Note: The capitalization of Black does raise problems for the treatment of the term ‘white.’ Orthographic evenhandedness would seem to require the use of uppercase ‘White,’ but this form might be taken to imply that whites constitute a single ethnic group, which is certainly debatable. Uppercase ‘White’ is also sometimes associated with the writings of whitewhite’ in the same context as uppercase ‘Black’ would obviously raise questions as to how and why the writer has distinguished between the two groups. There is no entirely satisfactory solution to this problem and the uncertainty as whether to capitalize or not capitalize ‘white’ has discouraged many publications from adopting the capitalized form ‘Black.’
PERSON OF COLOR (POC) has recently (1990s) become popular (its use actually dates back to the 18th century – see 1796 quote below) as a result of dissatisfaction with the implications of NONWHITE as a racial label. Many people object to the term ‘nonwhite’ because it refers to people by what they are ‘not’ rather than what they ‘are,’ whereas ‘person of color’ substitutes a positive (POC) for a negative (nonwhite). It is interesting, though, that the almost exclusive association in American English of ‘colored’ with Black does not carry over to terms formed with ‘of color’ (‘person of color,’ ‘woman of color,’ etc.), which are used inclusively to mean, not just Blacks, but all people who are ‘other than white.’
Note: And then there is the question of who is Black. Does it require a half, a quarter, an eighth of one’s ancestry, or even less? The answer that is generally accepted by both blacks and whites is that Black means any person with any known African black ancestry. In the South it had been known as the ‘one-drop rule,’ meaning that a single drop of ‘black blood’ makes a person black. But some Americans of dual ancestry have preferred to identify themselves as ‘mixed’ rather than African-Americans.
About two years after he posted this note, Ken Greenwald adds this next note:
This morning’s Sunday New York Times carried the following discussion:
On Language by William Safire, February 4, 2007
In a more serious vein, how does Senator Obama identify his personal racial mixture? The golf champion Tiger Woods told Oprah Winfrey that he likes to call himself a “Cablinasian,” an amalgam of “Caucasian, black, American Indian and Asian,” but perhaps that was jocular. Obama is the son of a white mother from Kansas and a black father from Kenya. The columnist Clarence Page, who is black, notes that the Illinois senator does not run away from the “black” label: “I can tell you a substantial number of black voters are mightily suspicious and even personally offended by black folks who don’t want to be called ‘black.’ ” In his recent book, “Audacity of Hope,” the senator identifies himself as “a black man of mixed heritage.”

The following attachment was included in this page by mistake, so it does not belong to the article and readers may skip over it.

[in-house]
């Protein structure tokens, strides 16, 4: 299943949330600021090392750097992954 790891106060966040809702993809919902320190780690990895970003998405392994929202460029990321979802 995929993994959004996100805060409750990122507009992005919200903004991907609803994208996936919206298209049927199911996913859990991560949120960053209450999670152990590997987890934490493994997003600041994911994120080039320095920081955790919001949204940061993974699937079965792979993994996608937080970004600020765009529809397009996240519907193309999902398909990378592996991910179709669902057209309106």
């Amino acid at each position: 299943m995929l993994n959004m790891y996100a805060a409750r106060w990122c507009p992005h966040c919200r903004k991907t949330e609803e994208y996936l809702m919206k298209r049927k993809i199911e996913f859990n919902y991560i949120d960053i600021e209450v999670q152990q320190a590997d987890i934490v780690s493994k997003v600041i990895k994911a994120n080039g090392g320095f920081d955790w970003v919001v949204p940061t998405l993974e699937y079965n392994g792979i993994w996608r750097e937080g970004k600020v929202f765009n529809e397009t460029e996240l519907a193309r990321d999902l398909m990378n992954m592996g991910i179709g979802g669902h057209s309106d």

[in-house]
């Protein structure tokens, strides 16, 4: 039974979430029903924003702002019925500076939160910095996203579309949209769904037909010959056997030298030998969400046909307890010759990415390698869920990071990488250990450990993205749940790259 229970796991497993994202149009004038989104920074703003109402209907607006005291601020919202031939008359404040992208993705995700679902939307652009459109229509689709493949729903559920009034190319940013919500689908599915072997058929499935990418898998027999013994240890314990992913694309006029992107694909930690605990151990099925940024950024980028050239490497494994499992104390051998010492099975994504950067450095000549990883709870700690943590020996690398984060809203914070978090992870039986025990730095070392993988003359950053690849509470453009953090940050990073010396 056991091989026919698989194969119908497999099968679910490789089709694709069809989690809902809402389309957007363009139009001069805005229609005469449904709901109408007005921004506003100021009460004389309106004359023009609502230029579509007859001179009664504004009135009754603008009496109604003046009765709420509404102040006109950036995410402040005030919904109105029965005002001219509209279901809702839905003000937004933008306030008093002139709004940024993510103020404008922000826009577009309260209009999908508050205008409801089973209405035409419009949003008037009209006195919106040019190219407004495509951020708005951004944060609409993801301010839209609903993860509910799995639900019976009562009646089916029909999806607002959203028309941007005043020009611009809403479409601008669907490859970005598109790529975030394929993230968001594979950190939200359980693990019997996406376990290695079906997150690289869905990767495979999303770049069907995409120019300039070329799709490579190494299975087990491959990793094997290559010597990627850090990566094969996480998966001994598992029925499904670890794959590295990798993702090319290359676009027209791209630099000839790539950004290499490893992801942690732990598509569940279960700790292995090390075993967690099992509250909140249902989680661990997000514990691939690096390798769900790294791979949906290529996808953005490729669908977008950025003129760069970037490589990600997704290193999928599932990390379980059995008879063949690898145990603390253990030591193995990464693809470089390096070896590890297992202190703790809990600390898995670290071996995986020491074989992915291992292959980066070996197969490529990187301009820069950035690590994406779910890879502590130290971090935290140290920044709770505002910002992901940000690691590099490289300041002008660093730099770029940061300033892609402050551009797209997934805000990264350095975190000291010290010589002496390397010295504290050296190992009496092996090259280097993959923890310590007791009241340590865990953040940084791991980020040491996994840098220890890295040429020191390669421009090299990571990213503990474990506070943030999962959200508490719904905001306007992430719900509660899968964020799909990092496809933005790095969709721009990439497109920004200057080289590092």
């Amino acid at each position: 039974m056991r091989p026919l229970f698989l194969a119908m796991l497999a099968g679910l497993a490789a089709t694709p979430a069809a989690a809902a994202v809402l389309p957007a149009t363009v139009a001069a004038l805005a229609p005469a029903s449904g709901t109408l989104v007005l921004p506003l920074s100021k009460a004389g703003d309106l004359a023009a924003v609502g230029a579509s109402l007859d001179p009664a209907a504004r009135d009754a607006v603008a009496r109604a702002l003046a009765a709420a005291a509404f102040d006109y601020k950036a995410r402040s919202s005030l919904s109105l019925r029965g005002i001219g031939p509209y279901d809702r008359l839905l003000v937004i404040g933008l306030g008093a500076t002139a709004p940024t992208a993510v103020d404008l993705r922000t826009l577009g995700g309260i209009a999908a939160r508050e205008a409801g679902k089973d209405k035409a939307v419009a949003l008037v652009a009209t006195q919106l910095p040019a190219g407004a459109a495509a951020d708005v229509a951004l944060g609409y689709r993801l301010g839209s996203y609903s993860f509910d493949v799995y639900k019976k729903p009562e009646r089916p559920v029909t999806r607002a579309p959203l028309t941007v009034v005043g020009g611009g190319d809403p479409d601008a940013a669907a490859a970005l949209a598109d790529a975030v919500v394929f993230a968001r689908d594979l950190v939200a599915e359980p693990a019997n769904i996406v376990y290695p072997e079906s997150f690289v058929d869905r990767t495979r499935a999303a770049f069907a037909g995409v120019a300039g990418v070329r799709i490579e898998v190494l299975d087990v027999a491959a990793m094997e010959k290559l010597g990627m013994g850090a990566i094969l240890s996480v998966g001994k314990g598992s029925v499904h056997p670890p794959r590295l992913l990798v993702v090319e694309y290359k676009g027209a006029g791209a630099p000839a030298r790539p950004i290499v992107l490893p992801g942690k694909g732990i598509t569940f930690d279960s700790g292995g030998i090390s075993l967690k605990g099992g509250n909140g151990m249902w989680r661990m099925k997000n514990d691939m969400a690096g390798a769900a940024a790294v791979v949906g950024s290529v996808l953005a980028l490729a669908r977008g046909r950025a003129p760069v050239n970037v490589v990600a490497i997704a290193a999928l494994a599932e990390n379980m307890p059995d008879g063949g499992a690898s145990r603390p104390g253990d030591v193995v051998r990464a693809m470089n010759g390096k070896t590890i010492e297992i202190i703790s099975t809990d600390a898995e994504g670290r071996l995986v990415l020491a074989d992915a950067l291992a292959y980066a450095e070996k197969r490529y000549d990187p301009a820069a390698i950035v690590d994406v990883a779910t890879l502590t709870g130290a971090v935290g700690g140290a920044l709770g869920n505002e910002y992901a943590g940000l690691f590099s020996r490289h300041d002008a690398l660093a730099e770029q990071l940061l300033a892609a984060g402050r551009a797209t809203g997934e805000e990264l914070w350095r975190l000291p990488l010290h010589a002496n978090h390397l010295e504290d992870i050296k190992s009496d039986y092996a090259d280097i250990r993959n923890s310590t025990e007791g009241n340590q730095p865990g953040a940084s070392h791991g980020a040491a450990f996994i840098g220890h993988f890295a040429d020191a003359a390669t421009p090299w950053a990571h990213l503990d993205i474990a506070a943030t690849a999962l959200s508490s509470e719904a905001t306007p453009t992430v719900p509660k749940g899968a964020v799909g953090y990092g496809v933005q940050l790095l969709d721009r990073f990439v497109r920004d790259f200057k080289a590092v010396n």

Mixed-race is a coinage first spotted by the O.E.D. in The Guardian in 1971, when the British newspaper referred to “a delegation of six mixed-race Rhodesians.” That new usage was acceptable to many in South Africa categorized as colored, but that description fell out of favor there as well as in the U.S. as recalling the era of apartheid and segregation. Colored had one sense of “neither all black nor all white” and another sense of a euphemism for Negro. Colored is now taken by many to be offensive, but people of color is embraced proudly. In the U.S., black is now widely acceptable, especially in a second reference to African-Americans. Nonwhite is acceptable to demographers but will likely wither as suggesting that whiteness is the norm. Mixed heritage, Obama’s usage following black, suggests ethnicity more than race — like the offspring of British and Russian parents — which is why mixed-race is the compound adjective to keep your eye on.
Ken G – February 4, 2007
Following the same time line, I invite you now to be a guest student at Professor Clay Carson’s first lecture, Introduction to African-American History Course, recorded on September 25th, 2007, at Stanford University, which concentrates on the Modern Freedom Struggle.
This first lecture includes the course introduction, a talk on W.E.B. Du Bois, and gives you an overview of the other personalities discussed, among them, Barack Obama.
If you find this first lecture interesting, you are invited to watch the next recordings available on YouTube.